The music we will hear at this year's Festival provides only the merest glimpse of the spectrum of music which is available to us as citizens of the world 1974. It is the intention of the organizers of the Festival that as wide a spectrum as possible be presented each year, with each succeeding Festival adding to both the musical education and the delight of its audience. But no matter how many years we are permitted to produce the Ann Arbor Blues & Jazz Festival, there is no way that we will be able to present all of the thousands of creative musical artists and performers we feel to be worthy of exposure to our people today.
The body of creative musical geniuses who have already passed from our presence must remain unknown to us as far as live performance is concerned, but much of their music is available on record as a constant inspiration to make the world a place where creative artists are treated with the respect and care that their contributions deserve. Our present culture - the new rainbow culture which has begun to flower during the past ten years - owes its energy and, in many ways, its very existence to these musicians and artists who struggled against conditions most of us have never faced in order to make their music and get it across to the people.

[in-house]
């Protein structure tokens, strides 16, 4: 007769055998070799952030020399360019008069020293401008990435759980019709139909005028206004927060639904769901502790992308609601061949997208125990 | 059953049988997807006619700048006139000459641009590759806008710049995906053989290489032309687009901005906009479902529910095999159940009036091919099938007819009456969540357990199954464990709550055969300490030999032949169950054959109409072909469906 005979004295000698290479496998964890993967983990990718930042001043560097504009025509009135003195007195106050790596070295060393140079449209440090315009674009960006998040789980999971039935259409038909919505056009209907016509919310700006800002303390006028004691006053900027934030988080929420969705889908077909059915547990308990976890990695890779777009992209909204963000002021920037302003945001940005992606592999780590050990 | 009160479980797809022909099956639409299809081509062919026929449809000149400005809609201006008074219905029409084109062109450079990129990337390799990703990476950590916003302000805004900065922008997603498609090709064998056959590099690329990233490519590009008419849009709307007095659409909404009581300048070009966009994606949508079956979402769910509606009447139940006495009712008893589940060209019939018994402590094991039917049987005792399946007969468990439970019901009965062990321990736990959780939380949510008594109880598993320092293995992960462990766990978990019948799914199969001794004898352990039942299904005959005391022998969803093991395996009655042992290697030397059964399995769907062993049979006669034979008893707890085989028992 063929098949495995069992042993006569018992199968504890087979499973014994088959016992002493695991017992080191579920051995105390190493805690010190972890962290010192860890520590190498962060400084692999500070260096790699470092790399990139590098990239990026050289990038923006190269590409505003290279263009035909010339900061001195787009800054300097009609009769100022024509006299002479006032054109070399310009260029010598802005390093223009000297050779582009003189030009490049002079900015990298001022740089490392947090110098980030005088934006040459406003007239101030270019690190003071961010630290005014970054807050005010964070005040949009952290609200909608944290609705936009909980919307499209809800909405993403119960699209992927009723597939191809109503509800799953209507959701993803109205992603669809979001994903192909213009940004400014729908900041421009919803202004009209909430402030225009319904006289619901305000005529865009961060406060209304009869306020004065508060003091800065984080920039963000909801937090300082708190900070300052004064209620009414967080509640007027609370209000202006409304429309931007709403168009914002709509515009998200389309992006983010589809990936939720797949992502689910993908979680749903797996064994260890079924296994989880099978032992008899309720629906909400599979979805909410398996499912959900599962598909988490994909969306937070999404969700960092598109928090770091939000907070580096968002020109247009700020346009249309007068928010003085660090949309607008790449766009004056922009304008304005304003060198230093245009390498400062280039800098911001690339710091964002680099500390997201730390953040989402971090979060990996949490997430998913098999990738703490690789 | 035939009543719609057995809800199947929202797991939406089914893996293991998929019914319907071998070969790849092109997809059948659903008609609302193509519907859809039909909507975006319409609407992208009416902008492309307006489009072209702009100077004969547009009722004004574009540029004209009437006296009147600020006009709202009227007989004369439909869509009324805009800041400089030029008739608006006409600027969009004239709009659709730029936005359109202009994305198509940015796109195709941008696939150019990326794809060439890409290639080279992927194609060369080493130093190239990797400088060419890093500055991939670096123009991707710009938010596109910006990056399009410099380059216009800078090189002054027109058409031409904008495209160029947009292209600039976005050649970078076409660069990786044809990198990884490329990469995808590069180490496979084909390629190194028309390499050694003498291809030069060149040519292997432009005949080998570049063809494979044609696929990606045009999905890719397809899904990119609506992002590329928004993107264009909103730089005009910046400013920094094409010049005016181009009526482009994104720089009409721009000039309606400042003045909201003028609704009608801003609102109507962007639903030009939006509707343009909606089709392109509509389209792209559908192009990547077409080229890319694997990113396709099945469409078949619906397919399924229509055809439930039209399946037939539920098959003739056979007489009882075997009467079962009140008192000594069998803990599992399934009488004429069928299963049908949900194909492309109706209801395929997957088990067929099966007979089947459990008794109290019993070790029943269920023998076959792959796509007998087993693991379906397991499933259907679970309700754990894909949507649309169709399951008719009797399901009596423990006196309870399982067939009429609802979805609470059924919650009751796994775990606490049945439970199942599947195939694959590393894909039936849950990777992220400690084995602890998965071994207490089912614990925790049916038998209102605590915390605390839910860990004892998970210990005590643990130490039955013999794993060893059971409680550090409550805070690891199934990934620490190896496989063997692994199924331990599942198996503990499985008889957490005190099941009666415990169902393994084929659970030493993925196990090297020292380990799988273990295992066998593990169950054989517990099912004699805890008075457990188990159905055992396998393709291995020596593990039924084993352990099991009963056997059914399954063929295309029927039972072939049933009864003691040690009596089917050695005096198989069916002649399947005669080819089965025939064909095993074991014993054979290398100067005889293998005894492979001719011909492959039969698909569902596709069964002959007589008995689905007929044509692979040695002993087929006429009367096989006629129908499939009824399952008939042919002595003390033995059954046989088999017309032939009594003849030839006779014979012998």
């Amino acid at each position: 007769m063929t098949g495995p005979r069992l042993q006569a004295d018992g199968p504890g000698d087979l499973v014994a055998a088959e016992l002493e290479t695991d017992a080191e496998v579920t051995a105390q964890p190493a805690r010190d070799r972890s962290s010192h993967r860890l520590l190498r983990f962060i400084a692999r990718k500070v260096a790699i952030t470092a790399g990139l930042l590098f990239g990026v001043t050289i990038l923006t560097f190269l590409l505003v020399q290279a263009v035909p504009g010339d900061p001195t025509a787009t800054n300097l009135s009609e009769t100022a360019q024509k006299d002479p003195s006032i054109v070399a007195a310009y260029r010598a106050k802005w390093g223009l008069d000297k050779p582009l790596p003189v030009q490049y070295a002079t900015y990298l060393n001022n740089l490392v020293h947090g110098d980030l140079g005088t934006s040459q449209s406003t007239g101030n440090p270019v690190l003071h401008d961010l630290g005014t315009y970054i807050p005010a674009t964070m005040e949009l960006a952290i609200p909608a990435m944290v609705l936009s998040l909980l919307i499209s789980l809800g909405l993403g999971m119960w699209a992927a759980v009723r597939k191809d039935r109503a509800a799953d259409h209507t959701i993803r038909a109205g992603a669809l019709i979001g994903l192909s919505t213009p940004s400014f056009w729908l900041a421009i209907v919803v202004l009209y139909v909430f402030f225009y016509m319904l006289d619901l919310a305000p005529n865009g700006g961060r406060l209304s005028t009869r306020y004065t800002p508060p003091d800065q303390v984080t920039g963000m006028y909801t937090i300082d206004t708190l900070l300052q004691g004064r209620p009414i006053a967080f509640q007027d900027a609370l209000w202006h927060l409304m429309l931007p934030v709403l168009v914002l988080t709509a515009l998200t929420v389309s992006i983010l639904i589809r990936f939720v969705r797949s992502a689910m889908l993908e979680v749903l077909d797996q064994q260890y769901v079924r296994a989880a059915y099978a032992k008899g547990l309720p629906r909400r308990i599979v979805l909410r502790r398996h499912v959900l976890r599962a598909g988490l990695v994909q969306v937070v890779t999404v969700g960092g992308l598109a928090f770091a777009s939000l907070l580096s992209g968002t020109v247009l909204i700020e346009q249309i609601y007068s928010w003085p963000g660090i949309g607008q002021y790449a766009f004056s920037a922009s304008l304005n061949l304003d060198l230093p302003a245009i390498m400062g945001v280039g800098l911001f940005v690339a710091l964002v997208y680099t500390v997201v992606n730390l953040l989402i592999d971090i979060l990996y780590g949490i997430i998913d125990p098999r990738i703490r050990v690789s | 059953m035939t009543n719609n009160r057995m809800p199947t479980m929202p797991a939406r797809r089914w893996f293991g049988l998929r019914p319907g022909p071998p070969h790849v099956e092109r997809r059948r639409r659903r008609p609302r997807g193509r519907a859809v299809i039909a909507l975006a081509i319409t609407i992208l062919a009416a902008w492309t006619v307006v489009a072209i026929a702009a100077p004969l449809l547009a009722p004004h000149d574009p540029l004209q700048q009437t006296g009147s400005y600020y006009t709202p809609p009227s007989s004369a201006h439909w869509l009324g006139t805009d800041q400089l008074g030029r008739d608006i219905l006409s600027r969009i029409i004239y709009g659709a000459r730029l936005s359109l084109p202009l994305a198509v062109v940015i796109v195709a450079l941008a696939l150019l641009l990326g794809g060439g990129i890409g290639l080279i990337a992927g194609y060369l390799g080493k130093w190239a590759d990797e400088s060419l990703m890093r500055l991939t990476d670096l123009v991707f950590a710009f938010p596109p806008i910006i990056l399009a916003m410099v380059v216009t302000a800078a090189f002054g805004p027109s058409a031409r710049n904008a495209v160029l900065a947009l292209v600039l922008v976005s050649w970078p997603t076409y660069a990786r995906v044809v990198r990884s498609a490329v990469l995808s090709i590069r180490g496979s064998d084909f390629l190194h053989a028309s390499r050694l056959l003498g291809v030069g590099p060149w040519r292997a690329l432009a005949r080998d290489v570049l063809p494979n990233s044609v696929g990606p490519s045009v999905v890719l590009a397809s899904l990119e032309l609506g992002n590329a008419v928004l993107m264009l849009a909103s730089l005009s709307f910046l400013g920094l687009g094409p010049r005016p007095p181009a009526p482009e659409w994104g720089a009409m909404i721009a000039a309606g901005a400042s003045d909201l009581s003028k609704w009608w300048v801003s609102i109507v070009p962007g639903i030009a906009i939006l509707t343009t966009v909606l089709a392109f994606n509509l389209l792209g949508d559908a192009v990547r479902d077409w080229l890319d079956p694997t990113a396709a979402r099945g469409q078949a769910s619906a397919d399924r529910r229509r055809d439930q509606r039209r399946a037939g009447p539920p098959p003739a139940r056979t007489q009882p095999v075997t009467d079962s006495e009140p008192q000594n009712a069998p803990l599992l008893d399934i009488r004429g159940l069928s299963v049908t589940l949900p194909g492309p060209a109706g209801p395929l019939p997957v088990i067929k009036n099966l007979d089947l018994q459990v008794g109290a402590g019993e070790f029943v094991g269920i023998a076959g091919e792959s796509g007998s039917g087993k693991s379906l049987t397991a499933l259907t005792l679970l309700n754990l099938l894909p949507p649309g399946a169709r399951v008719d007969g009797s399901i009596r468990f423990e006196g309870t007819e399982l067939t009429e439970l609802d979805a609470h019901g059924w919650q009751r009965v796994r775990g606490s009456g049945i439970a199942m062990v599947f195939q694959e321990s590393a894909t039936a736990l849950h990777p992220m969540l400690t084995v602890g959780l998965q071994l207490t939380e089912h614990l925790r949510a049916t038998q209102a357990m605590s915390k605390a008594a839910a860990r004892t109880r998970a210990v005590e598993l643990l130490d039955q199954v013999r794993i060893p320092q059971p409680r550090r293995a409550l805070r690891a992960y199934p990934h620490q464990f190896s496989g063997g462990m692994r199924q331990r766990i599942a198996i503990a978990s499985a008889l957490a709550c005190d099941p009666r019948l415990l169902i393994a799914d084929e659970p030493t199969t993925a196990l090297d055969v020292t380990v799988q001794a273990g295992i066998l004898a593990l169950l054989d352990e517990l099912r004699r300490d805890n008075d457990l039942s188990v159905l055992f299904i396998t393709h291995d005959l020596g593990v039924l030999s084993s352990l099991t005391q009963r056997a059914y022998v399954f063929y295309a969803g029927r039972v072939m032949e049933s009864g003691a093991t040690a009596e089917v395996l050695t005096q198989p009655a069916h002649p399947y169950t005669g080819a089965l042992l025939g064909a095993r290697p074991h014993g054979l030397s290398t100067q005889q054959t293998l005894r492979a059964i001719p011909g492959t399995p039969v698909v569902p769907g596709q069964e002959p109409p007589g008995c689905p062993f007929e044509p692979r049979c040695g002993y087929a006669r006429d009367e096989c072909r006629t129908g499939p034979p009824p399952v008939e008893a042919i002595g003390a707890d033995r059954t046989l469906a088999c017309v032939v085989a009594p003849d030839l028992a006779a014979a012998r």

Their number is legion, and we are extremely grateful to all of the creative people who preceded us and helped to bring us up to this point in history. We would like to dedicate the Ann Arbor Blues & Jazz Festival 1974 to the memory of all these American saints, and particularly to the following musicians who are no longer with us:
Louis Armstrong . . . Bessie Smith... Robert Johnson . . . Mississippi Fred McDowell, who once performed here . . . Bille Holliday . . . Duke Ellington . . . Lester Young . . . Coleman Hawkins . . . Charlie Parker . . John Coltrane . . Albert Ayler . . Elmore James . . . Sonny Boy Williamson... Little Walter ... Johnny Ace . . . Sam Cooke . . . Otis Redding . . . Slim Harpo . . . Detroit 's own Little Willie John - and to Mezz Mezzrow, a prophet and early father of the rainbow culture
May all of us today prove ourselves worthy of your example.
More Power to the People's Music All Power to the People
Ann Arbor Blues & Jazz Festival
This article first appeared in the 1973 Ann Arbor Blues & Jazz Festival Program.